Now and Then

We’re still busy doing nothing…or, that is, Paul is busier than me at doing it ;).  It was hot and sultry last week, and despite a weather forecast promising rain and cooler conditions, it seems set to continue into this week.  Anything involving strenuous activity, therefore, needs to be done before midday. Paul has been getting up early to do preparatory work for varnishing and other outside tasks before coming back down below to ponder on existentialism for a while (really – we have some stimulating in-depth discussions about it until I conclude that I’m a little out of my depth and sidle away with my book :)). I now have my own laptop so I’ve been busy learning how to use that (bonding with it, I call it) and if I need help Paul is pleased to assist, if only because it confirms how much he hates Microsoft: it provides him with great opportunities to scoff at the various ‘stupid’ commands that come up. Apparently, Apple devices are much more user-friendly, to put it politely (his vitriol knows no bounds when it comes to describing Microsoft’s many faults ;)).

We’ve spent a bit of time looking at various types and models of dinghies before making a firm decision on any particular one.  They are very expensive brand new, and that’s without the added cost of an outboard engine, so it’s definitely not a purchase to rush into.  The only other thing of note to occur last week was that we almost got hit by a yacht leaving the marina. We were in the cabin having breakfast when we heard an alarmingly loud scraping noise followed by some shouts from the workers on the boat next to us on our port side. Paul dashed up to the cockpit and I saw him jump across to the boat on our starboard side. The yacht trying to leave was being pushed onto it by the wind and strong current and the guy at the helm was having trouble trying to steer away. Luckily it had missed our stern but was colliding with our neighbour’s and Paul was using a fender to prevent any serious damage.  Other people soon came to help and someone called the marina office to send a dinghy to help the poor guy. If anyone else was onboard with him they were all hiding below so he must have felt terribly embarrassed. I know what it’s like when an incident occurs and people come out to watch the drama unfold.

Below are a few pictures from last week, followed by a continuation of my description of our trip to the Similan Islands last November.

Inside Cholamark looking at dinghies

Preventing a collision


November 24th 2016 – Arrival at Donald Duck Bay                                           After a trouble-free departure from the busy anchorage at Ban Thrap Lamu we motored away at 7am on a sea as calm as a millpond.  The sun was hot by 9am, and for the rest of the way we saw several day-tripper boats carrying passengers (we guessed) to the islands we were heading for. We hoped they would be heading back by the time we got there. Meanwhile, Paul tried various tempting-looking baits on his line in an attempt to bag a fish for dinner – the area we were in being ‘one of the richest fishing grounds in The Indian Ocean’ – but as it didn’t happen for him he had pasta and pesto to look forward to instead!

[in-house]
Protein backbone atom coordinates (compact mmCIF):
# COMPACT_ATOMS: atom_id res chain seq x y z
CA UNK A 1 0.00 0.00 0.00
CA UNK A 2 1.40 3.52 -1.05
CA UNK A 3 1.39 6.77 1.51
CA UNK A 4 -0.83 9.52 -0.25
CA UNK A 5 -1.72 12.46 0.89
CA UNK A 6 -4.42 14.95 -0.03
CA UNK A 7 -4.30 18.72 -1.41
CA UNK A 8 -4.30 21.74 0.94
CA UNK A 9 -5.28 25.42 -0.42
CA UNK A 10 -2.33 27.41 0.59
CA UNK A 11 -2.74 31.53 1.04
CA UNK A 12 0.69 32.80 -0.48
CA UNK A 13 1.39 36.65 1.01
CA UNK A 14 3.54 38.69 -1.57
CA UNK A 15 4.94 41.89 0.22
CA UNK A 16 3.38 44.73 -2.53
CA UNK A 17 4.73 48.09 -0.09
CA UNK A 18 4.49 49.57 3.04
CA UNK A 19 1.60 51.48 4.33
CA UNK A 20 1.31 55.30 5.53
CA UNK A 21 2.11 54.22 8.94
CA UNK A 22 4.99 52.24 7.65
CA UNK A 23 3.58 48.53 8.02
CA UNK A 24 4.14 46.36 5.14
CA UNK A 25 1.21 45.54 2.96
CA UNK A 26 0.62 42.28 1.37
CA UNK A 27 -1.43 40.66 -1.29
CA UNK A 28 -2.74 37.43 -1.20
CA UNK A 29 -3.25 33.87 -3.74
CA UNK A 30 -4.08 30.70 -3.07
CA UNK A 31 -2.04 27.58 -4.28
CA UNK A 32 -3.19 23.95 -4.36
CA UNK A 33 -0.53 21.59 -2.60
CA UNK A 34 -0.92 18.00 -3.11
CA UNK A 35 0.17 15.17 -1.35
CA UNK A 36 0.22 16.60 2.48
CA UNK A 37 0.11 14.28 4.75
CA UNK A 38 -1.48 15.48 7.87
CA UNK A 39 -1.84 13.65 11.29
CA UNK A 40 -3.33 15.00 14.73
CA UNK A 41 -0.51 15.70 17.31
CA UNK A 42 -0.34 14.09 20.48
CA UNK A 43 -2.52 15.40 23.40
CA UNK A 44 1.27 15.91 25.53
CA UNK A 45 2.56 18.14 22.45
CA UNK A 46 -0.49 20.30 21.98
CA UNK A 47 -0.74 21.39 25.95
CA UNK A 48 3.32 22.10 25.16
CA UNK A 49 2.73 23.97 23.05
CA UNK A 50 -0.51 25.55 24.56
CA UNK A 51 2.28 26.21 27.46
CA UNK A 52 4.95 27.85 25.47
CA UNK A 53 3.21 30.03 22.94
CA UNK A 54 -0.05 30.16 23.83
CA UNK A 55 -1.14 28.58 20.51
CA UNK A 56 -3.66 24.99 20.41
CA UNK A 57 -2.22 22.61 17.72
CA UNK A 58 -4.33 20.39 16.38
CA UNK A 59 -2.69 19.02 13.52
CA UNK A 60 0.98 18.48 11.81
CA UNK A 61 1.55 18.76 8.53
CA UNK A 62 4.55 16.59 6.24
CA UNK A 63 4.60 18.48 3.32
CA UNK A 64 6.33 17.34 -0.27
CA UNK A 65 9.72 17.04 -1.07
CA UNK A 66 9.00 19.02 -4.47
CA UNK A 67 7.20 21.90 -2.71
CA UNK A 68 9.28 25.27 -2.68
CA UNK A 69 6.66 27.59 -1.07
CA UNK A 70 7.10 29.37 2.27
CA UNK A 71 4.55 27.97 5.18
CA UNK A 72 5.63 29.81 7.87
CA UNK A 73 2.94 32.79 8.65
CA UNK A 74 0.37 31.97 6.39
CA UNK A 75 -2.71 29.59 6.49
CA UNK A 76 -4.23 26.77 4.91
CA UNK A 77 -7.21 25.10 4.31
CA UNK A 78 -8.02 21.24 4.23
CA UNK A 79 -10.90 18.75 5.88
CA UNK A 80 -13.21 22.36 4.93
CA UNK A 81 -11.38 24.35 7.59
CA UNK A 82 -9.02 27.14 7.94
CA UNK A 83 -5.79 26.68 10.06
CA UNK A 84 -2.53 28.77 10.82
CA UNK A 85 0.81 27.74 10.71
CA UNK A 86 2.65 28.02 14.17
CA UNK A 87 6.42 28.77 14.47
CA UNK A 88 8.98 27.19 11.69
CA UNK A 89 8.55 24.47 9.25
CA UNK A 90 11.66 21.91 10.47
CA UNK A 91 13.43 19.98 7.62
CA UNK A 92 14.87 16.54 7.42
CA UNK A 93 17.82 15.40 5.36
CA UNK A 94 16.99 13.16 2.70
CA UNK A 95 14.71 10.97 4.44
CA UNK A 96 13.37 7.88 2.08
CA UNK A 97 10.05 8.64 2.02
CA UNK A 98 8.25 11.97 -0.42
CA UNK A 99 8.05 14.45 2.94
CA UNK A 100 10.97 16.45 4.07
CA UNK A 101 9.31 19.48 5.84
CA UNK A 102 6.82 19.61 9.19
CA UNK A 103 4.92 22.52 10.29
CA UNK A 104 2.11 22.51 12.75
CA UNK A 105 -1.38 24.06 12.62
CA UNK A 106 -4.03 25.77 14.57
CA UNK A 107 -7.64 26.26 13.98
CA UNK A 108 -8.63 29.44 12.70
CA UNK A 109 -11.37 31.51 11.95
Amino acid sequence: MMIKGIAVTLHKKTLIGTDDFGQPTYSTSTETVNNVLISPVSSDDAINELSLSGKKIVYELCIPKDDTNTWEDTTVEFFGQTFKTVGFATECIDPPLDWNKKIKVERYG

Sunrise at Ban Thap Lamu
Still no fish for dinner

I spent most of the afternoon on the starboard beam reading, keeping watch and looking for marine life. We watched Koh Similan get nearer and nearer and by 3:30 we arrived at the beautiful bay known as Donald Duck, due to the rock formation’s striking resemblance to that character at the entrance to the bay. Paul thought we might be approached by a ranger to show us to a mooring buoy and we motored around for a while, checking out likely-looking spots.  The beach looked very inviting, and wasn’t as crowded as we’d feared. There were a few dozen passengers sunbathing from the day-tripper boats that were moored in the bay; others were swimming or snorkelling in the crystal clear water. We also spotted people at the summit of the huge boulder-like cliffs on the island’s western side and I resolved to get up there too if it was at all possible. Since no ranger approached us, we decided to moor ourselves to a buoy, and I was extremely chuffed to pick up the loop with the boat hook fairly quickly after shouting instructions to Paul such as ‘bit more to the right’, ‘slower’, ‘now to the left’ until it was within reach.

Mooring buoy successfully secured to Sister Midnight

We had a swim straight away to cool off from the searing heat, and then Paul pumped up the dinghy so that we could visit the beach before it got dark. It was a wet ride across, with water splashing inside, covering the floor (which doesn’t inflate) and just as we got to the shore a big wave broke and soaked us-thus cementing my ongoing mistrust and dislike of this particular dinghy. It didn’t take long to dry off! The beach consisted of warm, white, powdery sand and the water was so clear it was possible to see all kinds of colourful fish. There was a holiday resort in the wooded area behind the beach, complete with camping facilities, a cafe, barbecue area and play-park.  Various signs were pointing to recommended walks and viewpoints so we chose the path leading to the clifftop we’d seen from the boat. It was marvellous – not too arduous or insect-laden and the views from the top were stunning.

Our 2.3m. inadequate dinghy
The beach at Koh Similan

View from the clifftop

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